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Democrats map out midterm campaign strategy for Obama

Still, one senior administration official said: "This is not Bush in 2006 or Clinton in '94, when the party tried to run away from incumbents. That's how you get beat. We don't see people running away from him."

Arkansas is the most obvious place for Obama to avoid, several Democrats said. He has endorsed Lincoln but has no plans to help her on the ground there. Asked whether Lincoln would like a presidential visit, Katie Laning Niebaum, a campaign spokeswoman, said: "President Obama hasn't appeared in Arkansas since 2006, but Senator Lincoln has let him know that he is always welcome."

"It is much more important for him to talk about his economic policies and what he's trying to get accomplished -- and to solicit support from the electorate nationwide-- than it is for him to campaign for congressional and senatorial candidates at this point," said Democratic consultant Steve Murphy, who is working on several races, including Lincoln's. "Of course, we wouldn't mind him showing up at a fundraiser now and then."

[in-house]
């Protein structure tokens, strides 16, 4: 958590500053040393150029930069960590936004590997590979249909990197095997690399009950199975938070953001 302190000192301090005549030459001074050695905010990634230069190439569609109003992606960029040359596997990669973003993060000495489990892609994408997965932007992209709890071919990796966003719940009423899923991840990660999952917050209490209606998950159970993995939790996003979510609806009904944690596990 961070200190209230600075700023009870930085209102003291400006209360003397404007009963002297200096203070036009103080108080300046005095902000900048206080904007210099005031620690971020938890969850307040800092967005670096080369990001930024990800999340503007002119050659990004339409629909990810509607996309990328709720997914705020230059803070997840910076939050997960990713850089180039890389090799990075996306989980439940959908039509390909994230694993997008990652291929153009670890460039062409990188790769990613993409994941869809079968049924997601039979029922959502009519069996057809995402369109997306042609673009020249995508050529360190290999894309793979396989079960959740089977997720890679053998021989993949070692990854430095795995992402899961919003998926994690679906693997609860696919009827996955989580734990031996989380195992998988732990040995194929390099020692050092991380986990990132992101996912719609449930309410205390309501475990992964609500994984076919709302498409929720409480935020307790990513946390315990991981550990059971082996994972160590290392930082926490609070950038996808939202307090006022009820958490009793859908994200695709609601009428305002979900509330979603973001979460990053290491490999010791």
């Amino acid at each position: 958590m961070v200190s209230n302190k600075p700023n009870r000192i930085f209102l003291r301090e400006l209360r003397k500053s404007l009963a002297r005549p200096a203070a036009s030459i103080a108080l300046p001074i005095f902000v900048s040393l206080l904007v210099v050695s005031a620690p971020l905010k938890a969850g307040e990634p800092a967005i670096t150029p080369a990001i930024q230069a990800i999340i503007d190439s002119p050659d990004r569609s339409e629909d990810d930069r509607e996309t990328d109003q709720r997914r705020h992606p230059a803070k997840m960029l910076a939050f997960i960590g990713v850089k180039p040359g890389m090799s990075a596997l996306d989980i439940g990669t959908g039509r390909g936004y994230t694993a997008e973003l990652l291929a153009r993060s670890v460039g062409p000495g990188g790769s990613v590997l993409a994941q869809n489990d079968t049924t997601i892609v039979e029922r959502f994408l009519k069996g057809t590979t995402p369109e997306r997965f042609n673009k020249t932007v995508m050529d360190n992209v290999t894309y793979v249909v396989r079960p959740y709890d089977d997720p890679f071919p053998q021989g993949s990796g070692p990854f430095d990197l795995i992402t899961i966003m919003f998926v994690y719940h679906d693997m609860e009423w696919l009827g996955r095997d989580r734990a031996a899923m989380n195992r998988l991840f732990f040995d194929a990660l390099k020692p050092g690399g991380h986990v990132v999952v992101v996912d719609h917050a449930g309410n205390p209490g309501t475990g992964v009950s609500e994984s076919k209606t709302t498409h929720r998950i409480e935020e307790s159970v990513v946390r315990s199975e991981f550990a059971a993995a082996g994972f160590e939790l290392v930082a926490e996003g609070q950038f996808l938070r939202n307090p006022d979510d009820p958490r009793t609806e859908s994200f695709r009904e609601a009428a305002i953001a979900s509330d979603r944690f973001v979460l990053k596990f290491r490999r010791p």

Other Democratic consultants working on races in swing states lauded the White House for using Obama judiciously, saying that they would prefer for him to achieve solid results than tour the nation on a permanent campaign.

But several strategists, speaking on the condition of anonymity to be critical of a White House whose help they need, said they wished Obama would take a stronger role in defining the advantages of the new health-care law and bringing that message to toss-up states and districts.

In Florida, Democratic candidates could use White House help in selling the health-care program to senior citizens, who are wary of purported Medicare cuts and are also the most important voting bloc, one consultant said.

Asked why the president chose to head to Maine -- a state with two Republican senators, neither of whom has an election on the horizon -- senior administration officials said it was in part because Obama had not been to the swing state as president.

And, White House press secretary Robert Gibbs said, "because the elections aren't in March or April."

"There's a thousand years before the next elections. You guys will have plenty of time to go cover them," Gibbs told a reporter. "The president is not focused on what happens the first Tuesday after the first Monday in November. We're focused on this Monday and this Tuesday."

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